As top lieutenants grovel for support as they push a controversial political reform package, Hong Kong’s embattled chief executive, ironically, is in Boston, home of an iconic protest that escalated into the American Revolution.
CY Leung, according to an official statement, flew to Boston on Monday to attend a dinner reception there in celebration of the launch of Cathay Pacific’s direct flight services between Hong Kong and Boston.
During his trip, Leung’s schedule will be light—visits to MIT and Harvard, plus a luncheon—so it seems he’ll have some time to relax and simply be a tourist before making the return journey Thursday.
Now, let me offer some suggestions.
Hey, CY, why not take in the historic Freedom Trail tour?
It’ll take you less than two hours and will help you forget about all your troubles in Hong Kong.
At the site of the Boston Massacre, for example, your tour guide will take you back to 1768 when British troops were sent into Boston, capital of the Province of Massachusetts Bay, to protect and support crown-appointed colonial officials attempting to enforce unpopular Parliamentary legislation.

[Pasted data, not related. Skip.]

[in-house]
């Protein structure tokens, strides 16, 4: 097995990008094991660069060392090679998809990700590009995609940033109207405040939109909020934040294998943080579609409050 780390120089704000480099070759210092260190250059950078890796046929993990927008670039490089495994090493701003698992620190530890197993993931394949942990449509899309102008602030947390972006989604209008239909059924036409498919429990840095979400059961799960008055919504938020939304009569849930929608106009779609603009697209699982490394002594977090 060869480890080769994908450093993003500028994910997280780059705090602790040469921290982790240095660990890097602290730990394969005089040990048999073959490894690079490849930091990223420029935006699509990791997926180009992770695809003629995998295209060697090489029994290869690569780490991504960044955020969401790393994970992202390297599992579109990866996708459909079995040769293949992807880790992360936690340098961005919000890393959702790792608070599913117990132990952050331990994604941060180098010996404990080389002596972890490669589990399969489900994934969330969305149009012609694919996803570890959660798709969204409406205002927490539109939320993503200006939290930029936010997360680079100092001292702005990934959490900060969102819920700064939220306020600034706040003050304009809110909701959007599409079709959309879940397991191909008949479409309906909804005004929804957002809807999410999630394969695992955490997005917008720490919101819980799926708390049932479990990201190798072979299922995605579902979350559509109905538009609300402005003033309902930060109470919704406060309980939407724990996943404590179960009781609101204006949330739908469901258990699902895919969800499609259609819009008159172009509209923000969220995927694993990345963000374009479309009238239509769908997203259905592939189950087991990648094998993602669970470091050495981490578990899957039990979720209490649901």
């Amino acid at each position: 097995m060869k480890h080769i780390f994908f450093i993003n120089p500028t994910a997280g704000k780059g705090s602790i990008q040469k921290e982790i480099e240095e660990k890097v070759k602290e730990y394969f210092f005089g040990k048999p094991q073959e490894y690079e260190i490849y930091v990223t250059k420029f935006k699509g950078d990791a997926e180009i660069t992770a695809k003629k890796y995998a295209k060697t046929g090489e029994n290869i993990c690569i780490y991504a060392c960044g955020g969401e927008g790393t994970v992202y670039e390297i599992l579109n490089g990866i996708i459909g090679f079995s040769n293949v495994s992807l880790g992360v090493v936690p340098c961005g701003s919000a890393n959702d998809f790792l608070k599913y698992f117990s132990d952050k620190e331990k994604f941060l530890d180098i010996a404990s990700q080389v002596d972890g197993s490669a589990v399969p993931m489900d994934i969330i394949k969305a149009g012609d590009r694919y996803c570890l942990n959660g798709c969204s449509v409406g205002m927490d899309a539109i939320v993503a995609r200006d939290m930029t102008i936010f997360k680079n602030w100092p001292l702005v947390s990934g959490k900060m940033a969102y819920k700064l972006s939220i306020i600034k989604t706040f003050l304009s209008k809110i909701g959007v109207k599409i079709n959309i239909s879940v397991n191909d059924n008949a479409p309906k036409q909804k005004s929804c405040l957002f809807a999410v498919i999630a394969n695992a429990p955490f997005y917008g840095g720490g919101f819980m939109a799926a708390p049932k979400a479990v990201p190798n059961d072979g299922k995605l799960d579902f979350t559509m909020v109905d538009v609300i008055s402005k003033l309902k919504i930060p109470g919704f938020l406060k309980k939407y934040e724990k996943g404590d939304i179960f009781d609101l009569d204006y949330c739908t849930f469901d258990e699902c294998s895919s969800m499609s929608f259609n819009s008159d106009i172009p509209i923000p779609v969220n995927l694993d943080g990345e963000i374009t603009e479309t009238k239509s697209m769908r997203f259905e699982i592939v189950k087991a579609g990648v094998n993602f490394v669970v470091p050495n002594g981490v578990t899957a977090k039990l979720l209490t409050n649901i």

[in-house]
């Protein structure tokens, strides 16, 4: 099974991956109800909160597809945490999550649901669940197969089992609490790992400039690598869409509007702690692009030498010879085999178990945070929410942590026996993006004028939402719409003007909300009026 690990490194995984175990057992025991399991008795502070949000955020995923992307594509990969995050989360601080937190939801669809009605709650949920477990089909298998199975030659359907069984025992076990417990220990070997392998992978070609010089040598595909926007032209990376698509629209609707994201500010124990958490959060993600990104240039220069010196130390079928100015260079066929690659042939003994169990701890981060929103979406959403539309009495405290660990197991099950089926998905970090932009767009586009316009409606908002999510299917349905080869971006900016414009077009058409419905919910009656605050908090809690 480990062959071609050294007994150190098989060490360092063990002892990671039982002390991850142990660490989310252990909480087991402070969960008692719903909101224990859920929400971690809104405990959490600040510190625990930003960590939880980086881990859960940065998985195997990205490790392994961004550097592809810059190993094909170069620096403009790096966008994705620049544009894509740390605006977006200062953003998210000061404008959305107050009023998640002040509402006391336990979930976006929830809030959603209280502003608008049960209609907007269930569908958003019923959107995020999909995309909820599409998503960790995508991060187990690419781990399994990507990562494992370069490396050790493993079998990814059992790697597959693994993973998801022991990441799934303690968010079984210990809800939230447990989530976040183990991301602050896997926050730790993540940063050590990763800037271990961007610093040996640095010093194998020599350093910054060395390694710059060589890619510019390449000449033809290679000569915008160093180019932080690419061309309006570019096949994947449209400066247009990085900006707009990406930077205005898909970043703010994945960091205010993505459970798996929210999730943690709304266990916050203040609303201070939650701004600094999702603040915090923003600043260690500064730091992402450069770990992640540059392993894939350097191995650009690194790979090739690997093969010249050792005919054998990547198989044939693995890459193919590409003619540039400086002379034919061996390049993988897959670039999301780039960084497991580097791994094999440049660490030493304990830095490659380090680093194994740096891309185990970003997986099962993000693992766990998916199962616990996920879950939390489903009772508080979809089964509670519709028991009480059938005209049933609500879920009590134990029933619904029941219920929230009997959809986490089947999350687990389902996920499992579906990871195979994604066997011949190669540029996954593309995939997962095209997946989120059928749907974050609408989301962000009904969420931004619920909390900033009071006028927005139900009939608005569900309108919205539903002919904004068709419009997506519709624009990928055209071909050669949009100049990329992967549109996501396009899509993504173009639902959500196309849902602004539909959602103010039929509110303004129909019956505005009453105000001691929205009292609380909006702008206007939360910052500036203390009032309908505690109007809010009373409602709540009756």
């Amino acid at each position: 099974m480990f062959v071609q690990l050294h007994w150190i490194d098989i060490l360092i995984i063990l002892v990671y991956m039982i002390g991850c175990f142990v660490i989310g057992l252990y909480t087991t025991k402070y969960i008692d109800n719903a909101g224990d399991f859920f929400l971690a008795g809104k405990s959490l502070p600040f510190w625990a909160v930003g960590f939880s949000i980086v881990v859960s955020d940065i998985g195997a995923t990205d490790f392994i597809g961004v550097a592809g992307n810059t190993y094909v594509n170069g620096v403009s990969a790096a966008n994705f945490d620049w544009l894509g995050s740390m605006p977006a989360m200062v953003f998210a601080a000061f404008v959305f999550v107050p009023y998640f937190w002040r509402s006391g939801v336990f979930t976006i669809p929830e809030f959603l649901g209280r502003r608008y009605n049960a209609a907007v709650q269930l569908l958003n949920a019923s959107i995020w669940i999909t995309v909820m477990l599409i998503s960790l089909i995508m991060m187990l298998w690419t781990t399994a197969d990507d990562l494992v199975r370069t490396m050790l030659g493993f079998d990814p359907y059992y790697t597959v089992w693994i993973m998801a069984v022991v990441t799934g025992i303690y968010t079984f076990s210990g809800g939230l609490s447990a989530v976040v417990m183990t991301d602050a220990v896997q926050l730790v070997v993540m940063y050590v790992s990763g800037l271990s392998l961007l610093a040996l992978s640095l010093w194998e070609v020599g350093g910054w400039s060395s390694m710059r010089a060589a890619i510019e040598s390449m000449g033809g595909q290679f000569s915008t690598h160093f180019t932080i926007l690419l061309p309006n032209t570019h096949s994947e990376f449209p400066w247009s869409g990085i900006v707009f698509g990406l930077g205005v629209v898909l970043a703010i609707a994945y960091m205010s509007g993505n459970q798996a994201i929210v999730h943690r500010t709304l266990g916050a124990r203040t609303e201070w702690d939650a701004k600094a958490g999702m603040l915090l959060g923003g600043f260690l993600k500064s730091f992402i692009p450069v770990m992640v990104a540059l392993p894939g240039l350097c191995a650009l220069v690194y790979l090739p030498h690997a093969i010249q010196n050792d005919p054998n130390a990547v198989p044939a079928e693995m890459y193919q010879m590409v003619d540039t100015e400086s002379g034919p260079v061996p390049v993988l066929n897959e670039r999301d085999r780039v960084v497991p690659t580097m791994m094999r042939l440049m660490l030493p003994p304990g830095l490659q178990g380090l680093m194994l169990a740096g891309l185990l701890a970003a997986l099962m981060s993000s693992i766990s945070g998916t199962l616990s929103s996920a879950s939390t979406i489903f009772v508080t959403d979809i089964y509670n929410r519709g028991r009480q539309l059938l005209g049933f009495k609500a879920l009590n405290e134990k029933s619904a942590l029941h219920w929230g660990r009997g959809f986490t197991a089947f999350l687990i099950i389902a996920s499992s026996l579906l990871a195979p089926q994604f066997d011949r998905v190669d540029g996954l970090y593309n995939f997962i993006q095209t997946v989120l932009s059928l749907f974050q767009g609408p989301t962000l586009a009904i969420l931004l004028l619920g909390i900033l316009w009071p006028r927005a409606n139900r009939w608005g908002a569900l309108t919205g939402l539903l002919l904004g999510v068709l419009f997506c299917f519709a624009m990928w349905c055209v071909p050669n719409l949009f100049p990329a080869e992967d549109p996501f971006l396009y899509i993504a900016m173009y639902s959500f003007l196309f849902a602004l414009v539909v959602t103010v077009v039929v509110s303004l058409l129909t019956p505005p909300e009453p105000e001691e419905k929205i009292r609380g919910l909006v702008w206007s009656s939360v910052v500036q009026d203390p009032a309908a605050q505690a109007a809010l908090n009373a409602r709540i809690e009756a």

With all the Redcoats around trying to quell protests, angry confrontations were…
Oh, wait. Maybe that’s a little too familiar.
How about Bunker Hill?
The Battle of Bunker Hill in 1775 was the first major battle of the Revolutionary War and predicted the character and outcome of the rest of the war.
It was in this battle that, “don’t fire until you see the whites of their eyes!” is said to have been uttered by Colonel William Prescott and has come to immortalize the determination of the ill-equipped Colonists.
While technically a British victory, the Battle of Bunker Hill proved that Colonial forces could fight effectively against an overwhelming force.
Let’s try the Boston Tea Party Ships and Museum. You like tea, right?
The Boston Tea Party was a political protest where demonstrators destroyed an entire shipment of tea in defiance of oppressive rule.
CY, maybe you’re better off just catching a movie in your hotel room. Might I suggest “Made in Hong Kong?”
Leung’s trip comes as government ministers have been promoting the final version of the reform proposal for the 2017 chief executive election.
Officials, including Leung, have gone to local communities in the city to win support for the package since it was announced on April 29. The plan appears likely to be voted down by opposition legislators.
According to media reports, a bipartisan group of US congressmen will meet with Leung upon his return to Hong Kong to discuss the city’s constitutional reform.
US Democrats Eliot Engel and Brad Sherman and Republicans Edward Royce and Matt Salmon will be in Hong Kong from May 7 to 9.
Royce and Engel are the chairman and ranking member, respectively, of the congressional foreign affairs committee. Salmon chairs its subcommittee on Asia and the Pacific, while Sherman is the ranking member.
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